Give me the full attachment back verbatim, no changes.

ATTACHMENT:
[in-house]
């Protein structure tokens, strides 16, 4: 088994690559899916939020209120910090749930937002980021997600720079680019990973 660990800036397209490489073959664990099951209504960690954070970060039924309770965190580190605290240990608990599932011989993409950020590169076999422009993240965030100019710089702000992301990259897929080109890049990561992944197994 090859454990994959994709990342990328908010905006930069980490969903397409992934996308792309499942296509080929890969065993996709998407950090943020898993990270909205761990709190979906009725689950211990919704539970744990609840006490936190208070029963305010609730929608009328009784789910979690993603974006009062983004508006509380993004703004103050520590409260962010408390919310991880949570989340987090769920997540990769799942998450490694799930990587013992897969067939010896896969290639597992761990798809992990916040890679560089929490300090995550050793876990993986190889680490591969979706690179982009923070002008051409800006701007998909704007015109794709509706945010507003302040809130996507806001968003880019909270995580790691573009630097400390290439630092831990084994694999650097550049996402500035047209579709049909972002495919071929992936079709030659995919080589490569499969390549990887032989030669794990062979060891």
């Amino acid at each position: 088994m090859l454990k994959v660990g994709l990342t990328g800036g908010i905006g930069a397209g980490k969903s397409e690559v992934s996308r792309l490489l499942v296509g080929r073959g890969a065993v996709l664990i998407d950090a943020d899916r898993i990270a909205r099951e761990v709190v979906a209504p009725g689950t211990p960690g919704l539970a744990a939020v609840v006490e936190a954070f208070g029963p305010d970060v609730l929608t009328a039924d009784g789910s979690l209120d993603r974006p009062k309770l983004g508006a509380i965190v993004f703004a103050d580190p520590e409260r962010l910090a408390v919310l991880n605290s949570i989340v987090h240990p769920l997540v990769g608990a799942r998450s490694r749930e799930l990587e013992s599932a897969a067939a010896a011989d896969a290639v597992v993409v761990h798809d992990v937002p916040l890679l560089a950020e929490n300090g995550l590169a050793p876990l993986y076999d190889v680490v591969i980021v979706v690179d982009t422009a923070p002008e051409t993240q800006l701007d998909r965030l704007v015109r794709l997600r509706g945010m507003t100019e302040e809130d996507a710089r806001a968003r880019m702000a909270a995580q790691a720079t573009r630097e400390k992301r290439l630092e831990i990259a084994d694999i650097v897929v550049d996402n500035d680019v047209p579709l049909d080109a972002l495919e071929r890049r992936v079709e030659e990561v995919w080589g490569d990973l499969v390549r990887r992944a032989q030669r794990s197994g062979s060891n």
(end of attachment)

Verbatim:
[in-house]
């Protein structure tokens, strides 16, 4: 088994690559899916939020209120910090749930937002980021997600720079680019990973 660990800036397209490489073959664990099951209504960690954070970060039924309770965190580190605290240990608990599932011989993409950020590169076999422009993240965030100019710089702000992301990259897929080109890049990561992944197994 090859454990994959994709990342990328908010905006930069980490969903397409992934996308792309499942296509080929890969065993996709998407950090943020898993990270909205761990709190979906009725689950211990919704539970744990609840006490936190208070029963305010609730929608009328009784789910979690993603974006009062983004508006509380993004703004103050520590409260962010408390919310991880949570989340987090769920997540990769799942998450490694799930990587013992897969067939010896896969290639597992761990798809992990916040890679560089929490300090995550050793876990993986190889680490591969979706690179982009923070002008051409800006701007998909704007015109794709509706945010507003302040809130996507806001968003880019909270995580790691573009630097400390290439630092831990084994694999650097550049996402500035047209579709049909972002495919071929992936079709030659995919080589490569499969390549990887032989030669794990062979060891």
């Amino acid at each position: 088994m090859l454990k994959v660990g994709l990342t990328g800036g908010i905006g930069a397209g980490k969903s397409e690559v992934s996308r792309l490489l499942v296509g080929r073959g890969a065993v996709l664990i998407d950090a943020d899916r898993i990270a909205r099951e761990v709190v979906a209504p009725g689950t211990p960690g919704l539970a744990a939020v609840v006490e936190a954070f208070g029963p305010d970060v609730l929608t009328a039924d009784g789910s979690l209120d993603r974006p009062k309770l983004g508006a509380i965190v993004f703004a103050d580190p520590e409260r962010l910090a408390v919310l991880n605290s949570i989340v987090h240990p769920l997540v990769g608990a799942r998450s490694r749930e799930l990587e013992s599932a897969a067939a010896a011989d896969a290639v597992v993409v761990h798809d992990v937002p916040l890679l560089a950020e929490n300090g995550l590169a050793p876990l993986y076999d190889v680490v591969i980021v979706v690179d982009t422009a923070p002008e051409t993240q800006l701007d998909r965030l704007v015109r794709l997600r509706g945010m507003t100019e302040e809130d996507a710089r806001a968003r880019m702000a909270a995580q790691a720079t573009r630097e400390k992301r290439l630092e831990i990259a084994d694999i650097v897929v550049d996402n500035d680019v047209p579709l049909d080109a972002l495919e071929r890049r992936v079709e030659e990561v995919w080589g490569d990973l499969v390549r990887r992944a032989q030669r794990s197994g062979s060891n």